The importance of postsurgical blockade on the prevention of sensitization leading to increased pain at later time points is illustrated by the blockade of both primary and secondary hyperalgesia from carrageenan in rats administered a prolonged (12- to 16-hour) nerve block with tonicaine (34). The administration of the same anesthetic 5 hours after carrageenan also prevented the development of late hyperalgesia (≥24 hours). However, short-term nerve block with lidocaine produced no significant changes in carrageenan-induced hyperalgesia. These observations suggest that nerve blockade should last until noxious input from the inflamed tissues decreases below the level that can maintain central sensitization (24,31,34).
Our study suggests that the management of postoperative pain after surgery can be optimized not only by administering long-acting local anesthetics to block pain during the postoperative period, but also by combining the local anesthetic with analgesics to attenuate the development of inflammation over the first few days after surgery. Previous studies in the oral surgery model have demonstrated that suppression of pain over the first four to eight hours after surgery by a long-acting local anesthetic (35) is additive with the effects of nonsteroidal antiinflammatory drugs (NSAIDs) (36). Although not directly tested in these studies, the decrease in pain and inflammation over the same time course as in this study suggests that the administration of NSAIDs to suppress postoperative pain also decreases pain at later time points by suppressing the neural barrage, leading to central sensitization.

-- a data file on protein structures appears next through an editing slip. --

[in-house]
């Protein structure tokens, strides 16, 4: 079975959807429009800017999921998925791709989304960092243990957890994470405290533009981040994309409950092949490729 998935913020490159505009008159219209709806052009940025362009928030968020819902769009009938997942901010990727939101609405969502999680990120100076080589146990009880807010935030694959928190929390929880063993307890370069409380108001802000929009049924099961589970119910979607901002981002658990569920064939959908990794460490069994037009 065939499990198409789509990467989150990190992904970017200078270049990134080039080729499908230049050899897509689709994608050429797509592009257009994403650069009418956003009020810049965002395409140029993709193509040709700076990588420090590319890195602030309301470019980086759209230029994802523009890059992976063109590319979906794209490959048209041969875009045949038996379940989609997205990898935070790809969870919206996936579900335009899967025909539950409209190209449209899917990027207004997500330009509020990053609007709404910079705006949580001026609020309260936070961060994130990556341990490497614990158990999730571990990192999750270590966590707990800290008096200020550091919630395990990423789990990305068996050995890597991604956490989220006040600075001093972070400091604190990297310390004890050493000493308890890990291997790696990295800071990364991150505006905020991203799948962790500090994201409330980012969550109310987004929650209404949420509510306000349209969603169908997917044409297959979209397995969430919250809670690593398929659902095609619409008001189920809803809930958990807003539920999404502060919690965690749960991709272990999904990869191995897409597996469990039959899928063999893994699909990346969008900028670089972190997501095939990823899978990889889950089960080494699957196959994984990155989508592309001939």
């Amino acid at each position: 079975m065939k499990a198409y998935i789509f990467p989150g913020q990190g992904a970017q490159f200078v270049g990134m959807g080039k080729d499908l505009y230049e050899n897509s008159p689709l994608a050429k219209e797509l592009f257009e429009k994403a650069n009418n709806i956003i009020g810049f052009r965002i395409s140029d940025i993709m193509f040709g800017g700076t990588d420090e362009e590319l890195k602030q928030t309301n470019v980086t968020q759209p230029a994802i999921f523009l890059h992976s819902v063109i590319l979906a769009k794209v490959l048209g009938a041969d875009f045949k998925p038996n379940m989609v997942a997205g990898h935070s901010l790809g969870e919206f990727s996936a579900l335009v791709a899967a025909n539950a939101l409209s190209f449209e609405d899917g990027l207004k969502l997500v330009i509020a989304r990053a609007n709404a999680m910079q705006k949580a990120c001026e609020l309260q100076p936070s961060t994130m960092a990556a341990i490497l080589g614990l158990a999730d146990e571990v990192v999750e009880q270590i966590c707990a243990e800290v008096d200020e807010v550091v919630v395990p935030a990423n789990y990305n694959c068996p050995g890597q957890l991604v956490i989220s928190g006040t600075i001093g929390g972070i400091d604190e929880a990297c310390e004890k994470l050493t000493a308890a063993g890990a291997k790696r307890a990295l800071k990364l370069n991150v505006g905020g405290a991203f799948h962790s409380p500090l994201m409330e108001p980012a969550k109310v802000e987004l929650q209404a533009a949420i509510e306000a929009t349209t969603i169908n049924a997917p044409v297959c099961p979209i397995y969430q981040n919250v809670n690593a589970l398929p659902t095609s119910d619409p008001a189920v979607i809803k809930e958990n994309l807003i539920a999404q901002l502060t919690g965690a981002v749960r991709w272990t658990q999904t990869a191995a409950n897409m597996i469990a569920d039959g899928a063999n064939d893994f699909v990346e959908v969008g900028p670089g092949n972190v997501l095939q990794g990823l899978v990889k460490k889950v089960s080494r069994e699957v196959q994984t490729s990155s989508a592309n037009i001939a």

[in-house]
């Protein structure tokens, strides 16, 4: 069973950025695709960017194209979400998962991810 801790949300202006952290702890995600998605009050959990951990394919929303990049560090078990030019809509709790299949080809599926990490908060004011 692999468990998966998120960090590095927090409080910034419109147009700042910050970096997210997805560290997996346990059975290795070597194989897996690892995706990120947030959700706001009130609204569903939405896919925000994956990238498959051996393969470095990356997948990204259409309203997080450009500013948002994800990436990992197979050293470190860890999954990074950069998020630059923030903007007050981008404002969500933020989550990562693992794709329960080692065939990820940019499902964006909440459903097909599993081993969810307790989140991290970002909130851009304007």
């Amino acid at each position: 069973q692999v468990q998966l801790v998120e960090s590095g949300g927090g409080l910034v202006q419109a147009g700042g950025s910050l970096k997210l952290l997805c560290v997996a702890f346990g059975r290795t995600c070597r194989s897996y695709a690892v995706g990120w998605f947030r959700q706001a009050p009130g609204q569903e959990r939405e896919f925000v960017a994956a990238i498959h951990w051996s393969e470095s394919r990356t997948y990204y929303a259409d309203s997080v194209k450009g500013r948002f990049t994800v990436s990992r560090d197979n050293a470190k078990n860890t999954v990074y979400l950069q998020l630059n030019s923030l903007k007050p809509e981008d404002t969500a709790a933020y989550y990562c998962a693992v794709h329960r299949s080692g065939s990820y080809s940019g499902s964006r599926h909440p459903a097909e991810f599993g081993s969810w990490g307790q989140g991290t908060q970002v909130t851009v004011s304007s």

The continuing controversy over the efficacy of preemptive analgesia (15,37,38) is based on semantic concerns over the use of the term “preemptive,” but it reflects increasing recognition that intervention should be applied before the nociceptive barrage (whether during or after surgery) and provide effective suppression of nociceptive input from the damaged tissues over the time course that normally contributes to the development of sensitization (31). It does not appear to be important whether the intervention is applied before or after incision to be considered preemptive, but rather that postoperative hyperalgesia is attenuated at later time points by limiting the development of central sensitization. This study suggests that postoperative pain contributes to a greater extent than intraoperative nociceptive barrage, at least in the oral surgery model. Given the inflammatory nature of postoperative pain, the administration of antiinflammatory drugs in combination with a long-acting local anesthetic should be additive (36,39) and result in clinically meaningful preemptive analgesia.
The authors gratefully acknowledge the contribution of the National Institutes of Health (NIH) Pharmaceutical Development Service, the NIH Clinical Center Department of Nursing, and the NIH Department of Anesthesia Services in the conduct of this study.